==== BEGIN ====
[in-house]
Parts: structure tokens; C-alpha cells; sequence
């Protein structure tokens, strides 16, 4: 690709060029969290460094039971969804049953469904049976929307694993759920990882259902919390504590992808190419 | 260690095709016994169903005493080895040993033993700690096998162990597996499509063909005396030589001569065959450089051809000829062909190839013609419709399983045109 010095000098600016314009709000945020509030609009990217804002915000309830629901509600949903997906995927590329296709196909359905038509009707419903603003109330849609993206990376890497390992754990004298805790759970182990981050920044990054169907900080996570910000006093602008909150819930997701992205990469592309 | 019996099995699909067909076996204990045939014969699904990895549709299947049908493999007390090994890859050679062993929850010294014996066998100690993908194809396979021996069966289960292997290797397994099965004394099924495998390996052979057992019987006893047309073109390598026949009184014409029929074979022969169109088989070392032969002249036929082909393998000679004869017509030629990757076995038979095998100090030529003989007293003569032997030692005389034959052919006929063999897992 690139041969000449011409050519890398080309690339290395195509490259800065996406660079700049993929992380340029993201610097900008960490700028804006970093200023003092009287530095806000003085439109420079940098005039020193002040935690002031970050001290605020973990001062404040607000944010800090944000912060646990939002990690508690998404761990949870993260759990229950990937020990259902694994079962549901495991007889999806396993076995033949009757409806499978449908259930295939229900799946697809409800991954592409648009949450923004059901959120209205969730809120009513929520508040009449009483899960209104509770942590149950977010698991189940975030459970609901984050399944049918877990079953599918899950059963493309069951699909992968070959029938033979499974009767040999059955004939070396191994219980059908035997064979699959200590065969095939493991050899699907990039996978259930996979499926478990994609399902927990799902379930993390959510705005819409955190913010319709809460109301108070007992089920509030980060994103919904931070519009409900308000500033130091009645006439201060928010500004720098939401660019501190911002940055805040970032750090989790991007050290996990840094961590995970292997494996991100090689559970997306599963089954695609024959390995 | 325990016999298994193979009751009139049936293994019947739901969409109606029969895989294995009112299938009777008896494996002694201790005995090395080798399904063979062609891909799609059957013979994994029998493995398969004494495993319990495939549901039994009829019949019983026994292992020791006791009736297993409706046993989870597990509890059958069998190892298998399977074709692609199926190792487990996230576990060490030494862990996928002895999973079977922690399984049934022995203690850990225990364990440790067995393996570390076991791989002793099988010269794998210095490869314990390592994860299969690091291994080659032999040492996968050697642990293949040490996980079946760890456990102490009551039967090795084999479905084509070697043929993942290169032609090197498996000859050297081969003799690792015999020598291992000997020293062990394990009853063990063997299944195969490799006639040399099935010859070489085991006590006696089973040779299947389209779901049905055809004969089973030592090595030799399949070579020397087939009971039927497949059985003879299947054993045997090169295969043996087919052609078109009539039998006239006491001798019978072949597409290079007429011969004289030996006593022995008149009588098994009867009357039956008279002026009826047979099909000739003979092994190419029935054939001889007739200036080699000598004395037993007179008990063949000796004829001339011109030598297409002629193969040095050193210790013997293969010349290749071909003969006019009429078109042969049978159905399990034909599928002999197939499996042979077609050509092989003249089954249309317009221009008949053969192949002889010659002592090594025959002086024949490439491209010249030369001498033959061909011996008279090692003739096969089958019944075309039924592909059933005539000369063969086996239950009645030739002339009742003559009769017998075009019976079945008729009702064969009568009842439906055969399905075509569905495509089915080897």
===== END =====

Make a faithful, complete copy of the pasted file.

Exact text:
[in-house]
Parts: structure tokens; C-alpha cells; sequence
């Protein structure tokens, strides 16, 4: 690709060029969290460094039971969804049953469904049976929307694993759920990882259902919390504590992808190419 | 260690095709016994169903005493080895040993033993700690096998162990597996499509063909005396030589001569065959450089051809000829062909190839013609419709399983045109 010095000098600016314009709000945020509030609009990217804002915000309830629901509600949903997906995927590329296709196909359905038509009707419903603003109330849609993206990376890497390992754990004298805790759970182990981050920044990054169907900080996570910000006093602008909150819930997701992205990469592309 | 019996099995699909067909076996204990045939014969699904990895549709299947049908493999007390090994890859050679062993929850010294014996066998100690993908194809396979021996069966289960292997290797397994099965004394099924495998390996052979057992019987006893047309073109390598026949009184014409029929074979022969169109088989070392032969002249036929082909393998000679004869017509030629990757076995038979095998100090030529003989007293003569032997030692005389034959052919006929063999897992 690139041969000449011409050519890398080309690339290395195509490259800065996406660079700049993929992380340029993201610097900008960490700028804006970093200023003092009287530095806000003085439109420079940098005039020193002040935690002031970050001290605020973990001062404040607000944010800090944000912060646990939002990690508690998404761990949870993260759990229950990937020990259902694994079962549901495991007889999806396993076995033949009757409806499978449908259930295939229900799946697809409800991954592409648009949450923004059901959120209205969730809120009513929520508040009449009483899960209104509770942590149950977010698991189940975030459970609901984050399944049918877990079953599918899950059963493309069951699909992968070959029938033979499974009767040999059955004939070396191994219980059908035997064979699959200590065969095939493991050899699907990039996978259930996979499926478990994609399902927990799902379930993390959510705005819409955190913010319709809460109301108070007992089920509030980060994103919904931070519009409900308000500033130091009645006439201060928010500004720098939401660019501190911002940055805040970032750090989790991007050290996990840094961590995970292997494996991100090689559970997306599963089954695609024959390995 | 325990016999298994193979009751009139049936293994019947739901969409109606029969895989294995009112299938009777008896494996002694201790005995090395080798399904063979062609891909799609059957013979994994029998493995398969004494495993319990495939549901039994009829019949019983026994292992020791006791009736297993409706046993989870597990509890059958069998190892298998399977074709692609199926190792487990996230576990060490030494862990996928002895999973079977922690399984049934022995203690850990225990364990440790067995393996570390076991791989002793099988010269794998210095490869314990390592994860299969690091291994080659032999040492996968050697642990293949040490996980079946760890456990102490009551039967090795084999479905084509070697043929993942290169032609090197498996000859050297081969003799690792015999020598291992000997020293062990394990009853063990063997299944195969490799006639040399099935010859070489085991006590006696089973040779299947389209779901049905055809004969089973030592090595030799399949070579020397087939009971039927497949059985003879299947054993045997090169295969043996087919052609078109009539039998006239006491001798019978072949597409290079007429011969004289030996006593022995008149009588098994009867009357039956008279002026009826047979099909000739003979092994190419029935054939001889007739200036080699000598004395037993007179008990063949000796004829001339011109030598297409002629193969040095050193210790013997293969010349290749071909003969006019009429078109042969049978159905399990034909599928002999197939499996042979077609050509092989003249089954249309317009221009008949053969192949002889010659002592090594025959002086024949490439491209010249030369001498033959061909011996008279090692003739096969089958019944075309039924592909059933005539000369063969086996239950009645030739002339009742003559009769017998075009019976079945008729009702064969009568009842439906055969399905075509569905495509089915080897």